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Pine Tree Species

Pine Tree Species
Pine trees or conifers form a large group of evergreen trees. More than hundred species of trees belong to the pine tree family. Know more about some common pine tree species, through this article.
Chandramita Bora
Pines are the evergreen and resinous trees that belong to the genus Pinus and the family Pinaceae. They are gymnosperms and cone-bearing trees, and this is the reason why pines are often termed as conifers. Pine trees have great commercial value for their wood. They are also widely used for landscaping purposes due to their unique and striking foliage.
Types of Pine Trees
The pine tree family includes approximately 115 species of pines. However, the opinions of the experts vary considerably in this regard, for which it is generally accepted that about 105 to 125 species of pine trees exist throughout the world, of which some popular varieties are mentioned below.
Sugar Pine
Pinus lambertiana or sugar pine is the largest species of pine, that generally reaches a height of about 40 to 60 meters with a trunk diameter of 5 to 8 feet. Sugar pines are giant trees that bear the longest cones, which can grow to attain a size of about 11 to 21 inches. This is one of the most distinguishing features of a sugar pine. This tree is mainly found in the mountains of Oregon and California.
White Pine Trees
Several types of pines belong to the group of white pine trees, of which the eastern and the western white pine trees are noteworthy. Eastern white pine is native to eastern North America, and it has the reputation of being the tallest tree in this part of the world with a height of about 50 to 80 feet.
This beautiful tree with greenish or bluish foliage is ideal to be used for landscaping purposes. It is accepted as the official tree of Ontario. The western pine tree is also a giant tree, that can reach a height of about 90 to 110 feet, with bluish-green foliage. It is native to the western United States and Canada. It is related to the eastern white pine, and is widely grown as an ornamental tree.
Longleaf Pine
This pine tree is mainly found in North America and the southeast United States. This pine is characterized by dark green, needle-like leaves, that are found in bundles of three. It can grow to a length of 18 inches, and is known to bear the longest needles among all the pine trees that usually grow in North America. The Longleaf Pine or Pinus palustris has a lot of commercial significance, as it is a source of several resinous products, including turpentine and tar.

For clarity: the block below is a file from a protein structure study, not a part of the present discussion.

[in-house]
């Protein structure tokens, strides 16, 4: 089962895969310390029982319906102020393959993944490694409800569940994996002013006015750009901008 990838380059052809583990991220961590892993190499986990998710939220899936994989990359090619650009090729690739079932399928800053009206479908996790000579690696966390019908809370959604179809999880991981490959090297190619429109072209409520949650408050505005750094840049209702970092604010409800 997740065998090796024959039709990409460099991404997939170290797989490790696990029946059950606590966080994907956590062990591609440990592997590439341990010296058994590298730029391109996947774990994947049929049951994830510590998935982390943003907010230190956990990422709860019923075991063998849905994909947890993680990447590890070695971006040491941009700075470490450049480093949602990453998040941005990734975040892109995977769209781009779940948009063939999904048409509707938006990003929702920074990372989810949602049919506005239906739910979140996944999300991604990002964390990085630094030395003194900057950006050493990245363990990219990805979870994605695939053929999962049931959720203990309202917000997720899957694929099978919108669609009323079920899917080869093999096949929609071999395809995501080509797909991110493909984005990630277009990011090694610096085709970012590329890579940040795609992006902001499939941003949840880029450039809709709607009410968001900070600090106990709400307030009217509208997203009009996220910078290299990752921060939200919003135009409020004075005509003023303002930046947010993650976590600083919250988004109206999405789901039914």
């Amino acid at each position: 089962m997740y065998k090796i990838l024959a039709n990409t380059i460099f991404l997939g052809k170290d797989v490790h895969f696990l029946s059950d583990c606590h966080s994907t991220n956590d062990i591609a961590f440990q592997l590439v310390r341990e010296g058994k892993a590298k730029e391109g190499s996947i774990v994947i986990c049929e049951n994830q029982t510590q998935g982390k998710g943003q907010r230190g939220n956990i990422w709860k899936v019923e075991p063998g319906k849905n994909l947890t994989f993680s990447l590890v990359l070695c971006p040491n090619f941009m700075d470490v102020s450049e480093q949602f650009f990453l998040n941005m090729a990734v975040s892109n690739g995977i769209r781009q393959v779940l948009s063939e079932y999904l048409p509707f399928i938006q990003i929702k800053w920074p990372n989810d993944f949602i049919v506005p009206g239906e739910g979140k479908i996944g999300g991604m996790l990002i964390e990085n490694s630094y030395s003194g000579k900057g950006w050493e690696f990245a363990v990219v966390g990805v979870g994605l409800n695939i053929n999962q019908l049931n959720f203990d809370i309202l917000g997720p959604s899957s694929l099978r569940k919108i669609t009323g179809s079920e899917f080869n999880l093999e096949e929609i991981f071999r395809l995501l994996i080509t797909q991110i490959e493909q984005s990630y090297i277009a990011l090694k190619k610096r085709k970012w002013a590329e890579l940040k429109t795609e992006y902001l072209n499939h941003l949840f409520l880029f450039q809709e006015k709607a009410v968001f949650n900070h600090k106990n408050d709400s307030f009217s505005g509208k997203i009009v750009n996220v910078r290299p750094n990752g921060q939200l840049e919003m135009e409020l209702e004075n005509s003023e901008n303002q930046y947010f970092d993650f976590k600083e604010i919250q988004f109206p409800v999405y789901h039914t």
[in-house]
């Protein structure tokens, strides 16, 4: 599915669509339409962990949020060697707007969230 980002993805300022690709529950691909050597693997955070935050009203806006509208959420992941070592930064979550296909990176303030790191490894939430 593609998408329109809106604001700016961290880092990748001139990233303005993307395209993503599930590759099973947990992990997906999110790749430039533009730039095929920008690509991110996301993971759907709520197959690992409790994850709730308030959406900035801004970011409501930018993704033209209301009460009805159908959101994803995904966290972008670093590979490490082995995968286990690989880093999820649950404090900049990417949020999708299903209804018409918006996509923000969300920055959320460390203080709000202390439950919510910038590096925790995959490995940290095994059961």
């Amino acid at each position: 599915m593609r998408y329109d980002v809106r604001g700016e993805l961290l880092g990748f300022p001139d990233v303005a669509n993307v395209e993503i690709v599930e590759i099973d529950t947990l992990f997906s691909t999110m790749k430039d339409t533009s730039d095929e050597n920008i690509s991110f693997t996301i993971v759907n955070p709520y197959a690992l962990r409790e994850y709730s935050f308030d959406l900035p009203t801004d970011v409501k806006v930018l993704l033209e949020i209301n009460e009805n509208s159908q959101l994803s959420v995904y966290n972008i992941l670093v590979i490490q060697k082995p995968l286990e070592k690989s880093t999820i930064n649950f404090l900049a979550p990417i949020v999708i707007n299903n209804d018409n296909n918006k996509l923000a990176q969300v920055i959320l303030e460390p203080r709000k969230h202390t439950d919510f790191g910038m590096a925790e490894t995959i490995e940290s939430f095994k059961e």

Shortleaf Pine
This tree is also known by the names of shortleaf yellow, southern yellow, shortstraw, or Arkansas soft pine. This pine tree widely found in the eastern United States, and it usually reaches a height of 20 to 30 meter. The leaves of this pine are also needle-shaped, like the Longleaf Pine, but they occur in bundles of two and three together. Being a source of wood pulp, lumber, and plywood veneer, the Shortleaf Pine or Pinus echinata has great commercial significance.
Bristlecone Pine
The bristlecone pine or pinus aristata is an evergreen tree with needle-like foliage. It usually reaches a height of 20 feet, and is characterized by irregular shape. It grows quite slowly, but is known for its longevity. A bristlecone pine tree, which is given the name 'Methuselah', and has been estimated to be more than 4700 years old, is one of the oldest known living organisms. Another distinguishing characteristic of bristlecone pines is that their wood is so dense and resinous that it can resist the growth of bacteria, fungi, and many other pests that cause plant diseases.
Red Pine
This is a tall evergreen pine, that is native to northeastern parts of North America. It can reach a height of 70 feet, with its characteristic red bark. The foliage of this tree is dark green in color, and they are soft and needle-shaped. Red pine or Pinus resinosa is the state tree of Minnesota, and its wood has great commercial value as timber.
Foxtail Pine
The foxtail pine or Pinus balfouriana is a rare species that can be found in California. This tree is also characterized by needle-like foliage, that occur in bundles of five. The leaves are 2 to 4 cm long and dark green in color, and are a bit glossy on the outer surface, while their inner surface is white. Another peculiarity of the leaves is that they are sheathless, and are clustered together at the end of the branches, which give them the look of a fox's tail. The foxtail pine usually reaches a height of 10 to 20 meters. Rarely, it can attain a height of 35 meters.
Bull pine, Cuban pine, Mexican weeping pine, jack pine, Austrian or black pine, sequoias, tamarack, red spruce, white spruce, Sitka spruce, red cedar, etc., are some other common types of pine trees. Almost 35 species of pine trees are found throughout North America. These trees have immense commercial importance, and are widely used for forestry and landscaping.
Longleaf pine forest
White Pine Trees
Foxtail Pine Tree
Bristlecone Pine
group of red pine trees